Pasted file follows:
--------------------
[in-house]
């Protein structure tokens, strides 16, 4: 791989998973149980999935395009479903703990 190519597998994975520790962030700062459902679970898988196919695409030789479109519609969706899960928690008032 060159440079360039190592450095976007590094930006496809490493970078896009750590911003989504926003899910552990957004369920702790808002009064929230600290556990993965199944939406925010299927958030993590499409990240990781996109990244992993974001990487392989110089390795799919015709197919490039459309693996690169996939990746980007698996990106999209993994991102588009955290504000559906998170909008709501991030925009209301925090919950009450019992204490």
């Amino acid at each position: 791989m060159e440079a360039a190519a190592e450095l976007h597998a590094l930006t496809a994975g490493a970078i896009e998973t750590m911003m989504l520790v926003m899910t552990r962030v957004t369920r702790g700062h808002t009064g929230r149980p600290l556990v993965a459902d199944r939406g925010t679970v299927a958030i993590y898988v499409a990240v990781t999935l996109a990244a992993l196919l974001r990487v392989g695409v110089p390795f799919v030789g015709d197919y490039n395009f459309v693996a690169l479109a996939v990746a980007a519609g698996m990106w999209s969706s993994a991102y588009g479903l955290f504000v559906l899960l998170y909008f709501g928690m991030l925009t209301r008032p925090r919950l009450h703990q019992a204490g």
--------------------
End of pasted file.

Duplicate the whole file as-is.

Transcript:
[in-house]
């Protein structure tokens, strides 16, 4: 791989998973149980999935395009479903703990 190519597998994975520790962030700062459902679970898988196919695409030789479109519609969706899960928690008032 060159440079360039190592450095976007590094930006496809490493970078896009750590911003989504926003899910552990957004369920702790808002009064929230600290556990993965199944939406925010299927958030993590499409990240990781996109990244992993974001990487392989110089390795799919015709197919490039459309693996690169996939990746980007698996990106999209993994991102588009955290504000559906998170909008709501991030925009209301925090919950009450019992204490």
């Amino acid at each position: 791989m060159e440079a360039a190519a190592e450095l976007h597998a590094l930006t496809a994975g490493a970078i896009e998973t750590m911003m989504l520790v926003m899910t552990r962030v957004t369920r702790g700062h808002t009064g929230r149980p600290l556990v993965a459902d199944r939406g925010t679970v299927a958030i993590y898988v499409a990240v990781t999935l996109a990244a992993l196919l974001r990487v392989g695409v110089p390795f799919v030789g015709d197919y490039n395009f459309v693996a690169l479109a996939v990746a980007a519609g698996m990106w999209s969706s993994a991102y588009g479903l955290f504000v559906l899960l998170y909008f709501g928690m991030l925009t209301r008032p925090r919950l009450h703990q019992a204490g």